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Publication numberUS4787750 A
Publication typeGrant
Application numberUS 07/035,835
Publication dateNov 29, 1988
Filing dateApr 8, 1987
Priority dateApr 8, 1987
Fee statusLapsed
Publication number035835, 07035835, US 4787750 A, US 4787750A, US-A-4787750, US4787750 A, US4787750A
InventorsRobert L. Nelson, William H. McIntyre, William J. Danley
Original AssigneeWestinghouse Electric Corp.
Export CitationBiBTeX, EndNote, RefMan
External Links: USPTO, USPTO Assignment, Espacenet
Gas spectrometer construction having an improved alignment feature
US 4787750 A
Abstract
An across-the-stack gas analyzing spectrometer has a radiation source assembly including a cylindrical tube 22 having, in succession from its outer end toward the stack end a radiation emission assembly 28, a first lens assembly 30, and an AOTF assembly, all in optically aligned arrangement because of the circular perimeter of the elements in the circular tube, the arrangement also including a projecting second lens nozzle 98 received in an air window assembly 104 which forms a venturi with the second lens, the air window having a ball joint arrangement 120 for easy alignment of the directed beam, and also including a small diameter air window tube 142 through which clean air is directed into the stack through a larger diameter stack opening.
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Claims(14)
I claim:
1. For an across-the-stack gas analyzing spectrometer of the type including a gas detector assembly on one side of the stack, and a radiation source assembly on the opposite side of the stack, with a stack opening associated with each assembly to permit the transmission of radiation therebetween, the improvement of said radiation source assembly comprising:
a cylindrical tube housing, in succession from the outer end toward the stack end, a radiation emitting assembly, a first lens assembly, and an acousto optic tunable filter (AOTF) assembly in optically aligned relation;
a first cap means on said outer end of said tube;
a second cap means on said stack end of said tube including a centered lens nozzle projecting toward said stack opening;
air window assembly means including a cylindrical body part having a hollow central core part accommodating said lens nozzle with a first annular space around said nozzle; and
spherical joint means between said air window assembly means and said stack to accommodate aligning said radiation source assembly with said detector assembly across said stack.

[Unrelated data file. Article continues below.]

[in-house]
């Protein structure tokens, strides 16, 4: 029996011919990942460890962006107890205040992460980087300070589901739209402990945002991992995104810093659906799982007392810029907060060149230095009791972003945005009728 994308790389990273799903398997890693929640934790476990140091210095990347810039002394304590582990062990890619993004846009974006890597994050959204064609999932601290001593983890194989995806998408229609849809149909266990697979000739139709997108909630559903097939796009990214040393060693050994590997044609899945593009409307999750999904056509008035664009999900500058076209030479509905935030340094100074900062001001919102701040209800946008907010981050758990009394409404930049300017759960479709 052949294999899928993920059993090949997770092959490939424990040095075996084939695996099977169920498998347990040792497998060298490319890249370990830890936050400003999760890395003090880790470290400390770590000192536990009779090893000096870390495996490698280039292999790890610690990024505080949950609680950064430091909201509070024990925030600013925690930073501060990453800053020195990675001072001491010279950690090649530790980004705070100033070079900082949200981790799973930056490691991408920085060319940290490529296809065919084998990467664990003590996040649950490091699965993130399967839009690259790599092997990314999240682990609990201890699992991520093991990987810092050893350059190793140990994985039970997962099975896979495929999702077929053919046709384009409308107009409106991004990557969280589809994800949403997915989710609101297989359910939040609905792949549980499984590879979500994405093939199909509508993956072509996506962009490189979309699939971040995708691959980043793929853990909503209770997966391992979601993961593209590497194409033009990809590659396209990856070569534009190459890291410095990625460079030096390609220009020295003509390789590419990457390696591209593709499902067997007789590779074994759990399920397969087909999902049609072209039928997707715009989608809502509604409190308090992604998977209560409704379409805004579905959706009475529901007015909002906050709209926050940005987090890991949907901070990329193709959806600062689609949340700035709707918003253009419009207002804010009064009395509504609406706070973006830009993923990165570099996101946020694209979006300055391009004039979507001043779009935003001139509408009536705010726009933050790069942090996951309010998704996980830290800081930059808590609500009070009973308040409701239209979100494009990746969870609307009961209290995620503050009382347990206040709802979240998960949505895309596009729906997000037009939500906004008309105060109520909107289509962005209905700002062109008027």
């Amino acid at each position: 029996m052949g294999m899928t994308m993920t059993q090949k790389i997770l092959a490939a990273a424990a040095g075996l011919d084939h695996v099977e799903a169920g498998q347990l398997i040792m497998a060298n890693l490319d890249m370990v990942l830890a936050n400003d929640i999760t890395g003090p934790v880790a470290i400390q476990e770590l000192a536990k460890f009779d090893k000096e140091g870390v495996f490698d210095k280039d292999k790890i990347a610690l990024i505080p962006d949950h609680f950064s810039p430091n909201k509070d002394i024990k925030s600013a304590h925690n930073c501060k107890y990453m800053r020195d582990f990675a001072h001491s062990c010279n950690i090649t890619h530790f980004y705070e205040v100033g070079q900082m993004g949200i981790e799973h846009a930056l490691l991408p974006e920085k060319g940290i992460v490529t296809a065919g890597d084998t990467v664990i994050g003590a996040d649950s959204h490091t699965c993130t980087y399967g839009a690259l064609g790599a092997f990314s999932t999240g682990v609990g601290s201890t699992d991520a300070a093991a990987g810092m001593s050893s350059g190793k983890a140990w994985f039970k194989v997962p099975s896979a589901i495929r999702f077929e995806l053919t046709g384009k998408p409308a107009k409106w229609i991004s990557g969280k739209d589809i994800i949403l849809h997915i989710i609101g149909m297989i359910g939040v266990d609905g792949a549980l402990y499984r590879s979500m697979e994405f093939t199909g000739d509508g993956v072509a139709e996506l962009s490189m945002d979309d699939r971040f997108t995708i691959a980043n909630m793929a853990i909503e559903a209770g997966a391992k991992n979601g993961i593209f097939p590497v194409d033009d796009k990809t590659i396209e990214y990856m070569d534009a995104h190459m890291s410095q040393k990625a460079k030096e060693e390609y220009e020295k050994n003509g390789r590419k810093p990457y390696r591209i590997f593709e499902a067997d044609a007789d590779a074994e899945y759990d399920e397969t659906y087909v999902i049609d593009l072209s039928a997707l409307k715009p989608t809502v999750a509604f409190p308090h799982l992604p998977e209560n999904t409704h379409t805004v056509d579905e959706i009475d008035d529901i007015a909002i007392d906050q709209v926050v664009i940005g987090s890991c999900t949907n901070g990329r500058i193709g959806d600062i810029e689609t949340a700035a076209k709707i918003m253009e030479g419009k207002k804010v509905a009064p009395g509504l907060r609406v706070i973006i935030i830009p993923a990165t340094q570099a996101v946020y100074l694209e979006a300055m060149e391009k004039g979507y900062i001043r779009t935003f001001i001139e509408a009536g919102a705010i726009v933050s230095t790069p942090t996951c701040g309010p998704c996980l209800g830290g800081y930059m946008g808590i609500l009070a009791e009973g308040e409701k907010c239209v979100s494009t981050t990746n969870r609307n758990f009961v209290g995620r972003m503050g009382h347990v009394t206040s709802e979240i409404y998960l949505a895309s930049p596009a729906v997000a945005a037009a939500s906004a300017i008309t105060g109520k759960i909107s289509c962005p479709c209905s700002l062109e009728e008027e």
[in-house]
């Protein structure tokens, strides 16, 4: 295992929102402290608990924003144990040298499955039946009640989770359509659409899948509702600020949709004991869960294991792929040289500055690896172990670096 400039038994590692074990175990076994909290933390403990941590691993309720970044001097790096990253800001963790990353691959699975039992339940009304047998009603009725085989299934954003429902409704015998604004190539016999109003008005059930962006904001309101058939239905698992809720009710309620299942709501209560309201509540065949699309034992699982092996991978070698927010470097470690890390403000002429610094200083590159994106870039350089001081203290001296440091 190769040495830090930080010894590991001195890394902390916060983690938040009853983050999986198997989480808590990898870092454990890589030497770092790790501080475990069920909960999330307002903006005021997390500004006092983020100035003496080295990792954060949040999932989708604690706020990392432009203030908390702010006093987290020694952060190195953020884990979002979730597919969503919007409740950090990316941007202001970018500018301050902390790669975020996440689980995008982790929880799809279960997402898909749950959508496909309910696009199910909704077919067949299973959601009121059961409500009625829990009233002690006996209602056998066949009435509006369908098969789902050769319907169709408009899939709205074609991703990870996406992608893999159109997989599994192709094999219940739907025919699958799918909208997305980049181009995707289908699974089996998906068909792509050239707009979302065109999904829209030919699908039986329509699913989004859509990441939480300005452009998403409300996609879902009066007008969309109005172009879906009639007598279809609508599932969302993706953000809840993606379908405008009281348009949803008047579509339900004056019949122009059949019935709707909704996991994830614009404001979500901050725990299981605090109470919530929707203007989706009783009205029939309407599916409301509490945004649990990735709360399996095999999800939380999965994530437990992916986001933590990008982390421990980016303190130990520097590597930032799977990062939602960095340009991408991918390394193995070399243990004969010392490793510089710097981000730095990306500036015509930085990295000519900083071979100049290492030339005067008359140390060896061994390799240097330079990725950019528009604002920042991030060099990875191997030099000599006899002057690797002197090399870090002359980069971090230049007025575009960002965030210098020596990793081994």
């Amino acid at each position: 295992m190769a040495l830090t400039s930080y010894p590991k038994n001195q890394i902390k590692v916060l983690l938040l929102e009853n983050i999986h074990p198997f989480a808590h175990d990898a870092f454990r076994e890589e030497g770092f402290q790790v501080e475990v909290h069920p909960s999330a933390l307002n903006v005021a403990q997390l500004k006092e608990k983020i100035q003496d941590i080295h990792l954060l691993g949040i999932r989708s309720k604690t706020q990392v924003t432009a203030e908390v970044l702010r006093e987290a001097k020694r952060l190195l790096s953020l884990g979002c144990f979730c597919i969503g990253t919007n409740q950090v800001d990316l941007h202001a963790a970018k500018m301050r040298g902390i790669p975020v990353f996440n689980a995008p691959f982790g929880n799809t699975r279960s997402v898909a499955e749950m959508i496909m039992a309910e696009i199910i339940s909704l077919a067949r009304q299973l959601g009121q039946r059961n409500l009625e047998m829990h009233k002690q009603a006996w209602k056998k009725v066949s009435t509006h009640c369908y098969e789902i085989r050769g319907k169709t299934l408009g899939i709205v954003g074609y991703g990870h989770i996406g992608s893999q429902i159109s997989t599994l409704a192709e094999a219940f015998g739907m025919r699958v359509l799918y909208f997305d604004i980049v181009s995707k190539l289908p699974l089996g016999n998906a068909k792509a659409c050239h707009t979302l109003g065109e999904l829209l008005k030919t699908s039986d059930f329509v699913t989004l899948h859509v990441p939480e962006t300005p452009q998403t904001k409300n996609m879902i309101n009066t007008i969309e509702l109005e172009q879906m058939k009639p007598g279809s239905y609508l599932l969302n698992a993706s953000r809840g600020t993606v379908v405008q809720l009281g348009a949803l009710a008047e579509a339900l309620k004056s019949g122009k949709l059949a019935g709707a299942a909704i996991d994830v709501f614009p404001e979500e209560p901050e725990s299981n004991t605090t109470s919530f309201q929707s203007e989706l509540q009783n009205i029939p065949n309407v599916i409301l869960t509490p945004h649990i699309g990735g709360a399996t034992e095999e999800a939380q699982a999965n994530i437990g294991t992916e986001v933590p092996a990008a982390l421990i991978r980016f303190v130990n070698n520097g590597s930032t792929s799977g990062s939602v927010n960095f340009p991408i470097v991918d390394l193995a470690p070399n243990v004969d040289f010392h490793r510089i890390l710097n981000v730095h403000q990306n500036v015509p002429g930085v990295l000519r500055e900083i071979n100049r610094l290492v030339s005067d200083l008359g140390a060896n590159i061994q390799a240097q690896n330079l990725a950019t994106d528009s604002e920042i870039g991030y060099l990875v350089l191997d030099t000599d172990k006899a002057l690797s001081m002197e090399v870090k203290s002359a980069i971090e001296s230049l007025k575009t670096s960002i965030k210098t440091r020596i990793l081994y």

2. The improved source assembly of claim 1 including:
shoulder means internally of said tube associated with each of said succession of assemblies; and
means biasing each of said succession of assemblies into seating relation with its respective shoulder.
3. The improved source assembly of claim 1 including:
said second cap means having a second lens assembly adjacent the stack end of said nozzle;
said core part of said air window assembly means narrowing toward said stack; and
means for delivering air from a clean air source to said first annular space to flow past said lens nozzle to said stack opening.
4. The improved source assembly of claim 3 wherein:
said narrowing core part forms a venturi throat with said lens nozzle adjacent said second lens assembly.
5. The improved source assembly of claim 1 wherein:
said air window assembly means is detachably secured to said second cap means to permit, when said air window assembly is detached, ready access to said second lens assembly.
6. The improved source assembly of claim 1 wherein:
said first and second cap means include seal means associated therewith; and each of said first and second lens assemblies includes seal means to provide separate, sealed chambers in said cylindrical tube to accommodate gas purging and sealing.
7. The improved source assembly of claim 1 wherein:
said radiation emitting assembly includes a reflecting, cylindrical shell having an opening therein for the emission of radiation, said cylindrical shell being mounted in a thermal insulation block to reduce losses from said radiation source.
8. The improved source assembly of claim 1 wherein:
said AOTF assembly includes thermal insulation and heater means encompassing said AOTF and forming a discrete subassembly removable from, and replaceable in, said cylindrical tube.
9. The improved source assembly of claim 1 including:
air window tube means, of small diameter than said stack opening, so as to provide a second annular space therebetween, extending into said stack opening from said spherical joint.
10. The improved source assembly of claim 9 wherein:
said air window tube means includes opening means therein to direct air into said second annular space between said tube and stack opening to reduce contaminant build-up in said second annular space.
11. The improved source assembly of claim 1 including:
check valve means between said clean air source and said first annular space.
12. The improved source assembly of claim 11 wherein:
said check valve means includes a gravity-biased valve operable to a closed position in response to failure of air flow from said air source.
13. The improved source assembly of claim 11 including:
manually operable shutter means selectively operable to block communication between said stack opening and said hollow central core part.
14. For an across-the-stack gas analyzing spectrometer of the type including a gas detector assembly on one side of the stack, and a radiation source assembly on the opposite side of the stack, with a stack opening associated with each assembly to permit the transmission of radiation therebetween, and having:
air window assembly means connecting at least one of said radiation source and detector assemblies to said stack and including a hollow central core part through which clean air from an external source is passed into said stack to prevent flow of contaminated gas from aid stack toward said source or detector assembly, the improvement comprising: